What Secrets Lurk Underwater in the Florida Springs at Night?

What Secrets Lurk Underwater in the Florida Springs at Night?

Story by Bill Hawthorne

All photos © 2024 Bill Hathorne

Florida’s springs captivate a wide audience. Their clear waters, abundant fish and wildlife, and variable nature makes them ideal destinations for relaxation, fishing, scuba diving, snorkeling, and more. But there is a side to springs that most people never get to see. When the sun retires, a whole new ecosystem is born in the darkness. As fish go to sleep, their prey emerge from the grasses. As humans exit the waters, alligators regain dominance. Species that many people never knew existed, enjoy the protection of a dark sky.

I have been enjoying the spoils of Florida’s springs for around 6 years, with a good portion of that time working in their waters as a biologist. It was only last year that I began to explore these springs at nighttime. My good friend and excellent photographer Joseph Ricketts (@josephrickettsphoto) invited me out to paddle down a spring fed river at night. We would leave at 9pm and return around 4am. This sounded exhausting and kind of scary, but my doubts made me want to embark even more.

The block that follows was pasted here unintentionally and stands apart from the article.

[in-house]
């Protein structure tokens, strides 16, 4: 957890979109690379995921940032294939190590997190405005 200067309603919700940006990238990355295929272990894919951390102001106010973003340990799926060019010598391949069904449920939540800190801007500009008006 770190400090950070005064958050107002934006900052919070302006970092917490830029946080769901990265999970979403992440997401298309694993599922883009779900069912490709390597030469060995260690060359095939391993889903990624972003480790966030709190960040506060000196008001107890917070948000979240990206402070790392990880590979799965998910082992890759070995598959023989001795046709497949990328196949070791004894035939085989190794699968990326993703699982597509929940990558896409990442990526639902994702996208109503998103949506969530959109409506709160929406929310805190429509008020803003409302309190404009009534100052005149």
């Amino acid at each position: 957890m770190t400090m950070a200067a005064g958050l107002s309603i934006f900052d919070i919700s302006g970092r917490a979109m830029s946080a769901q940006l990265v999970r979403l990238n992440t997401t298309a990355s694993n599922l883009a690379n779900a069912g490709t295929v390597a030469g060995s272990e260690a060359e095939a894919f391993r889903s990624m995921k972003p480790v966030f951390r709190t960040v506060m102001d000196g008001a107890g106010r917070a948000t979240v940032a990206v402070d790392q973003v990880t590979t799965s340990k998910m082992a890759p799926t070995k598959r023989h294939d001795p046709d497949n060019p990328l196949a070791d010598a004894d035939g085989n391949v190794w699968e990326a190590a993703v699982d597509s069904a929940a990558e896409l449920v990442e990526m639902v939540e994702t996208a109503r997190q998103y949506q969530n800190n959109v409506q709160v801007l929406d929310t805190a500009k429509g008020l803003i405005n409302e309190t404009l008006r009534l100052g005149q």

Launching into the Darkness

We launched our canoe and set off. The main river was dark and quiet. Tannins from surrounding trees stained the water brown. The only light came from the stars. The river was so still; you could see the reflection of the stars in her waters. Soon, we were paddling through space.

Turtle in the Florida Springs at Night copyright Bill Hawthrone Ikelite Housing & Strobes

A Suwannee Cooter floats peacefully after taking a much-needed breath from the surface.

After an hour, we arrived at our first stop. A small spring that poured crystal clear water into the brown water of the river. Looking down from the side of the canoe, you could see all the life. Fish were attracted to the lights, snakes slithered through the emergent grasses, alligators floated like logs and turtles zoomed by like UFO’s.